Frederick Engels in The Northern Star

The Manifesto of M. De Lamartine

Source: MECW Volume 6, p. 364;
Written: at the beginning of November 1847;
First published: in The Northern Star, November 13, 1847.

You recently published this curious piece of workmanship.[169] It consists of two very distinct parts: political measures and social measures. Now the political measures are, one and all, taken from the Constitution of 1791 [170] with almost no alteration; that is, they are the return to the demands of the middle classes in the beginning of the revolution. At that time the whole of the middle classes, including even the smaller tradesmen, were invested with political power, while at present the participation in it is restrained to the large capitalists. What, then, is the meaning of the political measures proposed by M. de Lamartine? To give the government into the hands of the inferior bourgeoisie, but under the semblance of giving it to the whole people (this, and nothing else, is the meaning of his universal suffrage, with his double system of elections). And his social measures? Why, they are either things which presuppose that a successful revolution has already given the political power to the people — such as gratuitous education for all; or measures of pure charity, that is, measures to soften down the revolutionary energies of the proletarians; or mere high-sounding words without any practical meaning, such as extinction of mendicity by order in council, abolition of public distress by law, a ministry of the people’s life, etc. They are, therefore, either totally useless to the people, or calculated to benefit them in such a degree only as will assure some sort of public tranquillity, or they are mere empty promises, which no man can keep — and in these two last cases they are worse than useless. In short, M. de Lamartine proves himself, both under a social and a political point of view, the faithful representative of the small tradesman, the inferior bourgeoisie, and [one] who shares in the illusion particular to this class: that he represents the working people. And, in the end he is foolish enough to address himself to the government with the demand of their support for his measures. Why, the present government of the great capitalists will do anything but that. The Réforme, therefore, is perfectly right in attacking, though with a deal of good will, and recognising his good intentions, the practicability both of his measures, and his mode of setting about having them carried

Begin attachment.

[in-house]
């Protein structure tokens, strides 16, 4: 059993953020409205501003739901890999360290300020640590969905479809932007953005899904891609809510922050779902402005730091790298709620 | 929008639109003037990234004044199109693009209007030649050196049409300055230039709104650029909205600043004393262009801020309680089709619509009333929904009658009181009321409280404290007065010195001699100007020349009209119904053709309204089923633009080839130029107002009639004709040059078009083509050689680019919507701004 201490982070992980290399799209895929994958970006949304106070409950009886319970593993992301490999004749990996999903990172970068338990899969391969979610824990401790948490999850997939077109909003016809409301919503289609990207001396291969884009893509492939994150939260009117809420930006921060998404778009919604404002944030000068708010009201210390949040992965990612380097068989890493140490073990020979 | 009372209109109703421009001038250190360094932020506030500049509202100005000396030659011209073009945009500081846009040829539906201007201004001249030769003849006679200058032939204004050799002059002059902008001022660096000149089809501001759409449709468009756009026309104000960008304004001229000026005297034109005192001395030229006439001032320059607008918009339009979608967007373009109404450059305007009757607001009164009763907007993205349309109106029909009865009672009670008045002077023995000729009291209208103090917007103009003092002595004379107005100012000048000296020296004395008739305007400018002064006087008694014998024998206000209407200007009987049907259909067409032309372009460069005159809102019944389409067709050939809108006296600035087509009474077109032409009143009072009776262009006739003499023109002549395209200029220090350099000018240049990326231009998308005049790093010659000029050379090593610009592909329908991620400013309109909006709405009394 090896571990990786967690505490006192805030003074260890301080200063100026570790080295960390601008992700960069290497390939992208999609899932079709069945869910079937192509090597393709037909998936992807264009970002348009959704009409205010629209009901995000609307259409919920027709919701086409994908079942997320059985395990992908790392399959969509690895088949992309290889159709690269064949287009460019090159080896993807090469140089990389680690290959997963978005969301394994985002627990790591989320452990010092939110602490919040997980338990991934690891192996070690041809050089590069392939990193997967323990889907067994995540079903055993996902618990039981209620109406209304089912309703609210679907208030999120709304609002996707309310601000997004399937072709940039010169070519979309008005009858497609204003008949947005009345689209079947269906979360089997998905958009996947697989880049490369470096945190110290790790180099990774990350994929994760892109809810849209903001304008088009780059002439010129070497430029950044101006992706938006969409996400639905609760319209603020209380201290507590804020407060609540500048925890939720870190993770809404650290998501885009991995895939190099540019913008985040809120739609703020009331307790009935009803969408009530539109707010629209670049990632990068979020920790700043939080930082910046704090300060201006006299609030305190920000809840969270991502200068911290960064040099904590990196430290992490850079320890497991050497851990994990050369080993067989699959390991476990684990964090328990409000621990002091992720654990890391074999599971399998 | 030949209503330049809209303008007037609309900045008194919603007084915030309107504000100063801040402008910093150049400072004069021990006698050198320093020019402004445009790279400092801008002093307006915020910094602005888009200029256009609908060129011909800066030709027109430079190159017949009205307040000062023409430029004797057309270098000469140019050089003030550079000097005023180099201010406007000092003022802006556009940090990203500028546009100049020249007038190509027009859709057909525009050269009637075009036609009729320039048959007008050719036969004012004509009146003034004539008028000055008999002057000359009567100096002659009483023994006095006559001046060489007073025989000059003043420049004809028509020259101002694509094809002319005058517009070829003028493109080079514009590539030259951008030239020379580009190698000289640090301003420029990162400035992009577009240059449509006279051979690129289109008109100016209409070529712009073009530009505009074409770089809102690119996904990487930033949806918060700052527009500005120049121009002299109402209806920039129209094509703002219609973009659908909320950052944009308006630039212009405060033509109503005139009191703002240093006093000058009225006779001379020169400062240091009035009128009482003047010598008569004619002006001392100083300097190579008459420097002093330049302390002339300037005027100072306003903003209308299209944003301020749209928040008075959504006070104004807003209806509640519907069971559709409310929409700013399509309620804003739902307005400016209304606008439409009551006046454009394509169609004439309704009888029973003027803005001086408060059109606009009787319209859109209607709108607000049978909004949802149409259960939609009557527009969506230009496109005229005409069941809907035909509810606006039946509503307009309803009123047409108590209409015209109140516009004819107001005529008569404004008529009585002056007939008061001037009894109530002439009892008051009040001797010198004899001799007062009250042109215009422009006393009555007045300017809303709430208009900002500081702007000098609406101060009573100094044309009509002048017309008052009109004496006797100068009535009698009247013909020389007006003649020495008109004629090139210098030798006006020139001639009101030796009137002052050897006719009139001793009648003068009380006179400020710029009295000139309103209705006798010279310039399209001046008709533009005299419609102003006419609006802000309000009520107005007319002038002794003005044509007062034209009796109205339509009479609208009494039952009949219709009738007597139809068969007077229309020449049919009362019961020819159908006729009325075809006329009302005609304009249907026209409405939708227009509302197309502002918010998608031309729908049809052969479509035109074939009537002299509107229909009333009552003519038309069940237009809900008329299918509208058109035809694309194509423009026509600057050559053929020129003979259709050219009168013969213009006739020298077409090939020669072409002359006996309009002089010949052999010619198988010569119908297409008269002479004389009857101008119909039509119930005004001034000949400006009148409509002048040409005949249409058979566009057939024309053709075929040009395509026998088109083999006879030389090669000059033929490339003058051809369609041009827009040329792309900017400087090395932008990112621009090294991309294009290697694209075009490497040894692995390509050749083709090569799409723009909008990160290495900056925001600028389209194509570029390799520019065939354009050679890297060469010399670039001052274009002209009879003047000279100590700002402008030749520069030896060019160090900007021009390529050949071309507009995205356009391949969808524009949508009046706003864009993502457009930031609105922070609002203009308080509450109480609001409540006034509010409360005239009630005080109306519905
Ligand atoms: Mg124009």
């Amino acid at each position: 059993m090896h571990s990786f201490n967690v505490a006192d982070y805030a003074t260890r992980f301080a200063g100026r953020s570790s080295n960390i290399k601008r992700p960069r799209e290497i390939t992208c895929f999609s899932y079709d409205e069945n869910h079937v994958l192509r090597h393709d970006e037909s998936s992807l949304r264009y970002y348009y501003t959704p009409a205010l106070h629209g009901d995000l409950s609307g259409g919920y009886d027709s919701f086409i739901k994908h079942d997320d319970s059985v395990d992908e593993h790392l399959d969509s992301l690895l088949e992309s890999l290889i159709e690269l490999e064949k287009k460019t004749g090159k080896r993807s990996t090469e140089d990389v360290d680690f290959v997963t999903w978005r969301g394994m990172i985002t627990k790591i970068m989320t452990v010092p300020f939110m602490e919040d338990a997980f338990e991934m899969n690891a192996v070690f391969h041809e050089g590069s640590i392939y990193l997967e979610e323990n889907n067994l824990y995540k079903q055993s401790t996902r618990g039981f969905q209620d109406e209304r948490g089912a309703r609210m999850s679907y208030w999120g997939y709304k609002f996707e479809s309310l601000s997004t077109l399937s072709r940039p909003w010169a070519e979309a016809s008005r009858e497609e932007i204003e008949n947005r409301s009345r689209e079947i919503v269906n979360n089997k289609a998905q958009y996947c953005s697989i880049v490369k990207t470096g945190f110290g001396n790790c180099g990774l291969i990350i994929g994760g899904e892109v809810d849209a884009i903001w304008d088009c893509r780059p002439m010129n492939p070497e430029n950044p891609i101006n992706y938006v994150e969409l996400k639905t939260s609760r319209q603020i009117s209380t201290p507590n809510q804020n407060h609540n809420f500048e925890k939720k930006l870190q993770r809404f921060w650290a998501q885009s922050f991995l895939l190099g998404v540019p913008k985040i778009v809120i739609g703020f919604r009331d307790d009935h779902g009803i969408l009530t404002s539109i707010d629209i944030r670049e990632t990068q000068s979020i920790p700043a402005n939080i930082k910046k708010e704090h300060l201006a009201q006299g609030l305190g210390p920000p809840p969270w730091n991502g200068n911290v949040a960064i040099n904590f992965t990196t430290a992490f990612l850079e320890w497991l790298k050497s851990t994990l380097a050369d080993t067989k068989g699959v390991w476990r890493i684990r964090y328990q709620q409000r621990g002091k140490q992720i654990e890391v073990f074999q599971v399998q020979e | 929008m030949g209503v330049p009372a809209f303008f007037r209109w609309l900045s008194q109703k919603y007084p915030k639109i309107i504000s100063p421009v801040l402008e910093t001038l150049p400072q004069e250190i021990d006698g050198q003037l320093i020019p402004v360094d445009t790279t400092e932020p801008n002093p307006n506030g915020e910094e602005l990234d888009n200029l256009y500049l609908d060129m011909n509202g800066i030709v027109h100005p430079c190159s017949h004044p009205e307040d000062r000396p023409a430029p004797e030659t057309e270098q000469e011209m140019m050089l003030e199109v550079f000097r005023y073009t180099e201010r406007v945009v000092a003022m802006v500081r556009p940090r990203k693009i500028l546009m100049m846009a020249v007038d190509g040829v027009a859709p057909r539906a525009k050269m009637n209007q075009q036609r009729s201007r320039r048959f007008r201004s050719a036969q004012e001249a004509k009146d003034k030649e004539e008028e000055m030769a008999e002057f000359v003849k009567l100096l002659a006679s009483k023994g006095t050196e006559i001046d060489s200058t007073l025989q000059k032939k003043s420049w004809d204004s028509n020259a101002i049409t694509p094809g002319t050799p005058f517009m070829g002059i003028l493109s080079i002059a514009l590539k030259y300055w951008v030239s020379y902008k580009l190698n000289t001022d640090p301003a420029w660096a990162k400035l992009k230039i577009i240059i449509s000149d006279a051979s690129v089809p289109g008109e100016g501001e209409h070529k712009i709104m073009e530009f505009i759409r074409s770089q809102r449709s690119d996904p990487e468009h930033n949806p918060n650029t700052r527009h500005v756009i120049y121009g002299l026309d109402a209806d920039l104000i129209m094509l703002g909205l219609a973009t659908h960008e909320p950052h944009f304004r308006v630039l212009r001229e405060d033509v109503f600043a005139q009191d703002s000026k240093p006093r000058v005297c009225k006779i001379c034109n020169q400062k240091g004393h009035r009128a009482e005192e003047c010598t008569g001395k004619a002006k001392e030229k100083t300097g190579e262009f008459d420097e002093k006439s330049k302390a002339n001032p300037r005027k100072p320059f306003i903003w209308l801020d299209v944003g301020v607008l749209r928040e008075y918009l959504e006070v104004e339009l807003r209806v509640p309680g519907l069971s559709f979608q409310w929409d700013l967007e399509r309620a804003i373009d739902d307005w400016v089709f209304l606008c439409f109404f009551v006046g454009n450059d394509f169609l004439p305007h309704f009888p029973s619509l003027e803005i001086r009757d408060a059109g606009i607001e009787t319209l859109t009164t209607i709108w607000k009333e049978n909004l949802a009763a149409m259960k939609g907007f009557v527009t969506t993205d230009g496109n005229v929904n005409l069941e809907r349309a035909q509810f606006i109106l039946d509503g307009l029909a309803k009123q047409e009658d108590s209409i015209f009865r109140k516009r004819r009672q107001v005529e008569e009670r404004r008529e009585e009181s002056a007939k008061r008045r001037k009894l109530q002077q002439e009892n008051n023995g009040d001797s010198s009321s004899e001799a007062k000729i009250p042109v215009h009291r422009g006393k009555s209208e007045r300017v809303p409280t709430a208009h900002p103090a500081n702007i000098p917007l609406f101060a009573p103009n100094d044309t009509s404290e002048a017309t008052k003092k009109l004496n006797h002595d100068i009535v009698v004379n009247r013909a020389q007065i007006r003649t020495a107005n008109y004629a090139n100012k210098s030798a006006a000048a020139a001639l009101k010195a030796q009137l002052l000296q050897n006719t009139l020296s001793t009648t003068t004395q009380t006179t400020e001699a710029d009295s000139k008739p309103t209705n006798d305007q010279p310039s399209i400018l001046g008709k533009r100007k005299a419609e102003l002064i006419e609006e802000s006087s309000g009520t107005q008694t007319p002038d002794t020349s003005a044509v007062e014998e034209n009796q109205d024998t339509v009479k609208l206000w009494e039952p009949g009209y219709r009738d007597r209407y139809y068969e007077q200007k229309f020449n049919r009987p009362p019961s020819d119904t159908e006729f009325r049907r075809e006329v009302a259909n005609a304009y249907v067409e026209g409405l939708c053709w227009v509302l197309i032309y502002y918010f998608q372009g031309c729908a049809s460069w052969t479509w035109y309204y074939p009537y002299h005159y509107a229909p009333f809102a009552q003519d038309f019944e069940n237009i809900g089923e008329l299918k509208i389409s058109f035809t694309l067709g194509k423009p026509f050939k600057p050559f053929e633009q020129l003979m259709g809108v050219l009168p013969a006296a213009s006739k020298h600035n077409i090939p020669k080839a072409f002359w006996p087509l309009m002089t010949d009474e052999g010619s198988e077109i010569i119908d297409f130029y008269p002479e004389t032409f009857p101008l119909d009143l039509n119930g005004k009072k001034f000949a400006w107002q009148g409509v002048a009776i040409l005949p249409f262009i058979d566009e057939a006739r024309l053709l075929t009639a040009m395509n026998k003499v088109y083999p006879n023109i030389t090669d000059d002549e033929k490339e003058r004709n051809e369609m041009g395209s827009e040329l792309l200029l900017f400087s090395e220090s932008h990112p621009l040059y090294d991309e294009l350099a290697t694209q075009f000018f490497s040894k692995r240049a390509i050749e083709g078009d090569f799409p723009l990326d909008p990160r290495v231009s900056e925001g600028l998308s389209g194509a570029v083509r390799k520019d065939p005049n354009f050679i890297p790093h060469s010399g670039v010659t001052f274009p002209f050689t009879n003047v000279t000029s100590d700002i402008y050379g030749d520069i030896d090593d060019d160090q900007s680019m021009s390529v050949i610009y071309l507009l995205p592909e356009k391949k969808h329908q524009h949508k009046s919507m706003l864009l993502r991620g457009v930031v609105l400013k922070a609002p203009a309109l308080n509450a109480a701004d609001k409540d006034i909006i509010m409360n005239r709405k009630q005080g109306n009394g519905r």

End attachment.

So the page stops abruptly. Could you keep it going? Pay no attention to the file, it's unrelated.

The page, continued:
“Certainly,” says the Réforme, “these are high words, revealing a mighty heart, a spirit sympathising with the cause of right. The fraternal feeling is panting visibly under the cloak of words, and our poets and philosophers will be excited by them into enthusiasm similar to that produced upon Periclean Greece by the sentence of Plato. But we have not now anything to do with Pericles, we live under the reign of Messrs Rothschild, Fulchiron and Duchâtel, that is under the triple incarnation of Money, blockheaded Fear, and Police; we have for a government, profits, privilege, and the municipal guard. Now, hopes M. de Lamartine that the league of consolidated interests, that the Sonderbund [allusion to the Swiss Sonderbund, a separatist union of seven Catholic cantons] of dollars, place and monopoly, will surrender and lay down arms at his appeal to national sovereignty and social fraternity? Why, for good as for evil, all things in this world are connected — one keeps up the other, nothing is isolated — and that is the reason why the most generous programme of the deputy for Mâcon [Lamartine] will pass like perfumed zephyrs of summer, will die like empty trumpet sounds, as long as they shall bear the motherstain of all monopoly-feudal violation of Right and of Equality. And this league of the privileged classes is particularly closely united at this very moment, when the governmental system is the prey of convulsive fear.